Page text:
>Center.
>
>Just before 6 a.m. recently, Fricker spies the Rodriguez family, 
>Alvaro,
>Dorthey and their 6-month-old son, Nathan, as they huddle waiting for
>breakfast to be served at the Salvation Army.
>
>Alvaro tells Fricker he lost his construction job and couldn't afford 
>to
>make payments on the family's car, which has been repossessed by the 
>owner.
>
>After Fricker calls in some favors, works the telephone and does a 
>little
>pleading the Rodriguez family has a permanent spot at MASH Village, 
>Alvaro
>gets a lead on a new job, a payment plan is worked out for the car and
>Nathan has fresh diapers.
>
>``It tickles me to death to see this guy with a gun doing social 
>work,''
>MASH director Ken Robinson said of Fricker. ``This new substation is 
>really
>taking the HELP team to new levels. It is really starting to resemble 
>the
>vision Sheriff Jerry Keller had when he started the program.''
>
>Keller began HELP in 1991, when he was captain of Metro's northeast 
>area
>command, shortly after the American Civil Liberties Union won a suit
>against the department over the enforcement of loitering laws and 
>vagrancy
>statutes.
>
>At the time Keller wrote of HELP, ``This team will not be another
>two-officer foot patrol ... paddywagon team. It will foster a 
>philosophy of
>helping people rather than herding people.''
>
>Fricker and his partner, Officer Bill Stockdale, moved into the new
>substation at MASH, on Main Street, on Sept. 1, and have taken the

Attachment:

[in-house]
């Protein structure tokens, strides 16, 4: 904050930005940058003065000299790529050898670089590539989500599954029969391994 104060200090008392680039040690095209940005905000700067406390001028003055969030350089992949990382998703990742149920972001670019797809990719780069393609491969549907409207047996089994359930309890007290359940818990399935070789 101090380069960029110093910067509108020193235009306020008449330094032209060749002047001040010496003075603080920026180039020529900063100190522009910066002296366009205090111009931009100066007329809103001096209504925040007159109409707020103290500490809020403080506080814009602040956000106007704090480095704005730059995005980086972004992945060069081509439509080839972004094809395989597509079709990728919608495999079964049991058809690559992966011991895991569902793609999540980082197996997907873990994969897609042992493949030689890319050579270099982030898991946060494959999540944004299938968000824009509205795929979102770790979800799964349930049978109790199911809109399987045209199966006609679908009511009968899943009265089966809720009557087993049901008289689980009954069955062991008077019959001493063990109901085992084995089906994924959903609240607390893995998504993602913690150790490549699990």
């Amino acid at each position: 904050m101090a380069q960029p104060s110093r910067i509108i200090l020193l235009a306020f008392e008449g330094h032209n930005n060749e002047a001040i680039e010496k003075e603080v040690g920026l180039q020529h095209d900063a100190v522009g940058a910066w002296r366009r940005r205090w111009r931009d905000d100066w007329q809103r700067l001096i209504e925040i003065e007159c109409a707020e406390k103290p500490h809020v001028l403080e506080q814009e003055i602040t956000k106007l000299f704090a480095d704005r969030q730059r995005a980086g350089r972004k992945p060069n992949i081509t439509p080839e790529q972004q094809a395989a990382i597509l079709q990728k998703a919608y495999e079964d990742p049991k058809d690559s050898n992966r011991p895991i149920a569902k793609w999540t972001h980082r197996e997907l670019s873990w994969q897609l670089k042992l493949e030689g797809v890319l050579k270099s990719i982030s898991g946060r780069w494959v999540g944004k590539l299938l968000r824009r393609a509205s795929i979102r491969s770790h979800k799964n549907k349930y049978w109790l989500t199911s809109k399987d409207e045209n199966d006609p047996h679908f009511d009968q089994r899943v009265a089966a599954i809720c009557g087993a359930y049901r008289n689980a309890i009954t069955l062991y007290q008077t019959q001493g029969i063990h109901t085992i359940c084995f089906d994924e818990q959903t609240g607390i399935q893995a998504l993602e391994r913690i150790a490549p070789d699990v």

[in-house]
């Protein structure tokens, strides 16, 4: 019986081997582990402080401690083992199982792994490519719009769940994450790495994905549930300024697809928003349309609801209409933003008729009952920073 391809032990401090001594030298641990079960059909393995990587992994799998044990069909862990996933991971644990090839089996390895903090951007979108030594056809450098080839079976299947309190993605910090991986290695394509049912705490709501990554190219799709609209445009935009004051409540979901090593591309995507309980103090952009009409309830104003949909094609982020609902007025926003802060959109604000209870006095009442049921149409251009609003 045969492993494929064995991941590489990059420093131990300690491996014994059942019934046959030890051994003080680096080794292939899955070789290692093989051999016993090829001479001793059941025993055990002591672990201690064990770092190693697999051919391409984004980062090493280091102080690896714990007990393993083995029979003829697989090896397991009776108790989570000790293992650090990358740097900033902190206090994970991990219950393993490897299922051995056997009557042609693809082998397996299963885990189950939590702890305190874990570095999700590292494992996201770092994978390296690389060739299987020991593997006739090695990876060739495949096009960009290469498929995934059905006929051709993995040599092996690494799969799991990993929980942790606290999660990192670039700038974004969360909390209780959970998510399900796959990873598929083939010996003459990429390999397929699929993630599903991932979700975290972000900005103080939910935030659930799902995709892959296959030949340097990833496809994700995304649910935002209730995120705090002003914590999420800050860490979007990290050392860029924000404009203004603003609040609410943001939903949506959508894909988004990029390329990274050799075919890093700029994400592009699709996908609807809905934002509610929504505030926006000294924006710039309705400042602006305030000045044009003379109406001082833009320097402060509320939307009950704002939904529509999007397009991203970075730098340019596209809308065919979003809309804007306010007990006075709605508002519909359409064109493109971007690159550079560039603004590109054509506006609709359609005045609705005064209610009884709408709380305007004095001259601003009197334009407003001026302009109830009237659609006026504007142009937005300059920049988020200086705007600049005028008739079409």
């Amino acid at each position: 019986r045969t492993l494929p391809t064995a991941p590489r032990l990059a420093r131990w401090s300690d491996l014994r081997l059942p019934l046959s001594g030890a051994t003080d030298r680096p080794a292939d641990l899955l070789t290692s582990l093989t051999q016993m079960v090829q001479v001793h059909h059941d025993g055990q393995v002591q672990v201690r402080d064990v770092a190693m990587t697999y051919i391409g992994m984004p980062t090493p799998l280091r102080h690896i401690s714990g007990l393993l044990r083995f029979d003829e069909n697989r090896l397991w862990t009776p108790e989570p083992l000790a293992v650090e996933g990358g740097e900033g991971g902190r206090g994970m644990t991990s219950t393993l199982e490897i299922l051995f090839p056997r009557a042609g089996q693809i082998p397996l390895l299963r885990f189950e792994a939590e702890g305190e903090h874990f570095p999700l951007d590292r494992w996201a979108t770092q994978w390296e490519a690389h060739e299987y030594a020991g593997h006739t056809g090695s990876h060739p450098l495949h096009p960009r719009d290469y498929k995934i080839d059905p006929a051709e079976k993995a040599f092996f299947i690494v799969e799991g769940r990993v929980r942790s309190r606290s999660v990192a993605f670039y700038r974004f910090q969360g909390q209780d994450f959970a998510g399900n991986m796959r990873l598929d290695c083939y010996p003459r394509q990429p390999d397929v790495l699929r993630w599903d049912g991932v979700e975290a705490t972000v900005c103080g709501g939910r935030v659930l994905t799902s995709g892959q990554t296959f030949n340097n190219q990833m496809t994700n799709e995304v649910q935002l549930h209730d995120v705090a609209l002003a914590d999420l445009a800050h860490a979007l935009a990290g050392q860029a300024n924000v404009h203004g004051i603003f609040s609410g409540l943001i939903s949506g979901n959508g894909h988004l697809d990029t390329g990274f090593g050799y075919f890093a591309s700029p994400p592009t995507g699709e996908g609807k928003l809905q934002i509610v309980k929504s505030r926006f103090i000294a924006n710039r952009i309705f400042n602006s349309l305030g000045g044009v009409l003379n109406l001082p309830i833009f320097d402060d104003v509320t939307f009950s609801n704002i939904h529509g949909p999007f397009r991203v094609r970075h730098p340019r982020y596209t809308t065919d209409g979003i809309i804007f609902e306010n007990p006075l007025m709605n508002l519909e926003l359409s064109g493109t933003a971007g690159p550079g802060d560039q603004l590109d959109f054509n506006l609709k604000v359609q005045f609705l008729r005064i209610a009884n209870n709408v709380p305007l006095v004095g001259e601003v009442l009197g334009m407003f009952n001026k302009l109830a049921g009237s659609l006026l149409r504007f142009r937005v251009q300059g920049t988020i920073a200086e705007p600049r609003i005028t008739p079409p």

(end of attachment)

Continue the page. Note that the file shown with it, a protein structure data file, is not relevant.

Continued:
>sheriff's philosophy to heart.
>
>``We give them a lot of freedom, because they are creative officers 
>that
>are helping people who need it,'' Downtown Area Command Capt. Dan 
>Berry
>said. ``They are able to balance enforcement and intervention.''
>
>Stockdale handles most of the criminal calls in the homeless corridor,
>which runs along Main Street from downtown to Owens Avenue and 
>includes the
>Union Pacific railroad tracks.
>
>Fricker meanwhile goes about his stealing.
>
>Fricker and Stockdale eat lunch at the major shelters, MASH, Catholic
>Charities, Salvation Army and Shade Tree almost everyday, and the 
>homeless
>community's response is evident as the officers patrol the corridor 
>getting
>waves and smiles from people.
>
>Jerry Johnson, 41, greets Fricker every morning at Salvation Army, 
>where
>Johnson works as a cook and supervisor.
>
>Johnson, who lost his job in a Chicago research company and moved to 
>Las
>Vegas looking for work five years ago, believes the HELP team is a